Verbal Lease Termination? Late rent. Newbie Needs HELP

9 Replies

Hey all,

I just had my first tenant inform me that they will be "moving on". They informed me on the day that their new lease was due to be signed and returned to me (7/1). Additionally, they paid me the old rent amount... $200 short of the new amount. I gave them 45 days notice of the new lease and rent increase (5/15). I believe that I legally should have been given 30 days notice of termination by 6/1. This is a month-to-month / at-will tenancy (these are the same thing, right?)

Now, I just spoke with the tenant again and was told that it might not be until September that they move out. When we first spoke about their intent to leave, it was clearly stated that they would be moving out at the end of the month. They made it clear that they had spoken with Pine Tree Legal (big tenant advocate) who allegedly had advised them to only pay me the old rent amount and not sign the new lease.

In summary:

- The tenant did not sign the new lease for July nor give me any indication that they would be leaving.

- They stiffed me $200 (the difference between the old and new rent).

- They claim that their verbal termination doesn't count and that they can stay until the end of September because I haven't received a written notice to terminate.

How should I handle this?

I would obviously like to get the $200 that I'm owed (Am I owed that since they didn't sign the lease but did have 45 day notice??)

But if push comes to shove, I'd rather forfeit the $200 and get them out at the end of the month as pain-free as possible.

What should I do?

- Immediate Intent to Terminate notice? (anyone have a template?)

- Immediate Eviction Notice? (template??)

- Late rent notice?

Any advice from the veteran landlords out there would be appreciated!

Elliot:


I think you just learned the power of doing things in writing.  Fortunately, in the scheme of things, this isn't a big deal.

I'm not famiilar with Maine practices, nor am I a lawyer, but what your tenant did would be normal for a tenant on a month-to-month lease who does not want to sign a new 12 month lease.  I don't think you have a leg to stand on regarding the current months rent.  I would proceed with caution and legal counsel if you want to try to push him out.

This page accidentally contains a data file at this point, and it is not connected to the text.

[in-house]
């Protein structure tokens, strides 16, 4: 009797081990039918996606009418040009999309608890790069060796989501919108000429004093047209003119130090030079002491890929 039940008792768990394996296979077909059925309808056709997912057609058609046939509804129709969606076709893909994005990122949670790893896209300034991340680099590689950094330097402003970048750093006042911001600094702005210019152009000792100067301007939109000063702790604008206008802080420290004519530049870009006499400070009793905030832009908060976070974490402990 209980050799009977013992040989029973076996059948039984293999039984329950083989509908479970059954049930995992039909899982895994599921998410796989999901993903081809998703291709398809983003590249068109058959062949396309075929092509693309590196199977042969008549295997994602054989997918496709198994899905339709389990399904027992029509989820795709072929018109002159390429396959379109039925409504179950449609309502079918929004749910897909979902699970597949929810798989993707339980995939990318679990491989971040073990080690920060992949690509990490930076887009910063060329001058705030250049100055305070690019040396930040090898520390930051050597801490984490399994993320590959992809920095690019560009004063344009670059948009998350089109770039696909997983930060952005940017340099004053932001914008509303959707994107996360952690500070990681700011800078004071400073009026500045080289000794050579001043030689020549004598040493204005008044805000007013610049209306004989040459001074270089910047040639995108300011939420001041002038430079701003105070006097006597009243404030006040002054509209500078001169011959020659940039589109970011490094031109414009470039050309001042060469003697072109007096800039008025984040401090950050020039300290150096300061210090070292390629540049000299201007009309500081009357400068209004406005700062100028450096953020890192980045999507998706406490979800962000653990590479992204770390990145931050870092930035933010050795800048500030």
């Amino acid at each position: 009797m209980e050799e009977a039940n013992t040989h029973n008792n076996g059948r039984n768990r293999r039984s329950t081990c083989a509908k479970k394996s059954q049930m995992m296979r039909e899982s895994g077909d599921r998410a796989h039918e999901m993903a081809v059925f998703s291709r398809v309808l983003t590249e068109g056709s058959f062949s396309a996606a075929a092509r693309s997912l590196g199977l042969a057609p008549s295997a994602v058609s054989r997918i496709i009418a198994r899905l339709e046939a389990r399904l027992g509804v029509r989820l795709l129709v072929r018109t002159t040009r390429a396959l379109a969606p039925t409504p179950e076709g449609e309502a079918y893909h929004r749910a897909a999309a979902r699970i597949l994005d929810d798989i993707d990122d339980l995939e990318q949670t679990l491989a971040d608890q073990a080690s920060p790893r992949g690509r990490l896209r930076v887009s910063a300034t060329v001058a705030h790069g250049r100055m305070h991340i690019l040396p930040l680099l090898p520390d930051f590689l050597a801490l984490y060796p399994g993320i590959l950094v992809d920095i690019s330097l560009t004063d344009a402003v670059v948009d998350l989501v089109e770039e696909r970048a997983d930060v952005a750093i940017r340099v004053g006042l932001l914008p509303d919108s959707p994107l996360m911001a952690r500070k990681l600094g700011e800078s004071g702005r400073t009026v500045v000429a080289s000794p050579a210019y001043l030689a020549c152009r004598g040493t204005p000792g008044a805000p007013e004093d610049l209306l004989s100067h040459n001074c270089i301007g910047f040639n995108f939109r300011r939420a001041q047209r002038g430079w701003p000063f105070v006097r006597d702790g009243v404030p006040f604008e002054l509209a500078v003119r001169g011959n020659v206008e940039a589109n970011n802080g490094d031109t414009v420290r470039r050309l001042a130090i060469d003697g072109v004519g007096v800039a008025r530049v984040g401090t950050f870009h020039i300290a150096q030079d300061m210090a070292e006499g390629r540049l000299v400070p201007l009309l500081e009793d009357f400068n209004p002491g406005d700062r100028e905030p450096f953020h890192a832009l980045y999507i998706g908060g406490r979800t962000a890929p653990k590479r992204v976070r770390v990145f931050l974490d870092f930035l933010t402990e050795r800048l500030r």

Now, time to start putting things in writing.   You have several options assuming that Maine has a 30 day notification rules.

1)  You can notify the tenant that you are terminating his lease and he must move out by Aug 30

2) You can notify the tenant that he is welcome to stay on as a month-to-month tenant but his rent will increase by $300 (or more) as of September 1, or he can sign a 12 month at a $200 increase.

@Elliot A Tricky here as rent increases are supposed to be given 45 days in advance and in writing. I'm not sure a new proposed lease, even though it's clearly stated that there is a new rent amount, would hold up in court as qualifying as proper notice. 

I'm also curious what kind of language is contained in your lease about a "Holdover" tenant. Is there any clear direction there about what happens if a tenant stays beyond the initial lease term?

You're not going to get anywhere with an Immediate Termination notice or Immediate anything. I'd take whatever money they are willing to give you (accepting partial payments in ME is fine) and then hand them a 30 day notice. Reserve an FED court date for sometime after that 30 day period (allowing enough time for service of the summons etc) in case they don't leave. 

If you've never been through the process you probably want an attorney to help you with the first one. This is especially important if your tenants have Pine Tree on their side as they are the biggest bunch of snakes out there. They will find ANY misstep on your part and send the whole process back to the beginning.